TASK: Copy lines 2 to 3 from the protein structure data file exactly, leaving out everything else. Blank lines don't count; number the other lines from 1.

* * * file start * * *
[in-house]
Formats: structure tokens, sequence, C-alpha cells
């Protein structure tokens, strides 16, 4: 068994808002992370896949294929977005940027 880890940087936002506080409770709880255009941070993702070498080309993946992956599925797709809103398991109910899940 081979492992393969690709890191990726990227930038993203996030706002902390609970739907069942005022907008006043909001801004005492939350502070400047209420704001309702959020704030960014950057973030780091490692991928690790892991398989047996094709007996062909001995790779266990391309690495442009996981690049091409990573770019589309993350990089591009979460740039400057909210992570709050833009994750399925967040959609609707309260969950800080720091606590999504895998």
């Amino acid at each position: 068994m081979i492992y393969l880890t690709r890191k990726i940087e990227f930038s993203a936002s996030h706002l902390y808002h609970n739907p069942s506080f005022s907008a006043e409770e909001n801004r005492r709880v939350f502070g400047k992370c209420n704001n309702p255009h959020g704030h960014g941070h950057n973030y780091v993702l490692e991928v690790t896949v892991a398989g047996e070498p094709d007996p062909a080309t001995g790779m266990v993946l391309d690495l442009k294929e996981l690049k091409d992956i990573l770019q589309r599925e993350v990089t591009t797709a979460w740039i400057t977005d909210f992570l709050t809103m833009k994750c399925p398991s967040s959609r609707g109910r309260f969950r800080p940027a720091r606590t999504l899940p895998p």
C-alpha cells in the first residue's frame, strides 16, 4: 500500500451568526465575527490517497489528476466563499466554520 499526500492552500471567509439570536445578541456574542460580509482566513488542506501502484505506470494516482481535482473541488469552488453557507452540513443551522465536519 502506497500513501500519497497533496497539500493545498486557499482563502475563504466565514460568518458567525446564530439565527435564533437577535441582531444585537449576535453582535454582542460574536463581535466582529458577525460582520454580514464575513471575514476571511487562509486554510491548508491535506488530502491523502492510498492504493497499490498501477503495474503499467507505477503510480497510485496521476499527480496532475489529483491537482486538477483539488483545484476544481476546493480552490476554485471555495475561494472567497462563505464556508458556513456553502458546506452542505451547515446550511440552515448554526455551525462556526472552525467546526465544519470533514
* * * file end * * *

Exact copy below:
Formats: structure tokens, sequence, C-alpha cells
């Protein structure tokens, strides 16, 4: 068994808002992370896949294929977005940027 880890940087936002506080409770709880255009941070993702070498080309993946992956599925797709809103398991109910899940 081979492992393969690709890191990726990227930038993203996030706002902390609970739907069942005022907008006043909001801004005492939350502070400047209420704001309702959020704030960014950057973030780091490692991928690790892991398989047996094709007996062909001995790779266990391309690495442009996981690049091409990573770019589309993350990089591009979460740039400057909210992570709050833009994750399925967040959609609707309260969950800080720091606590999504895998």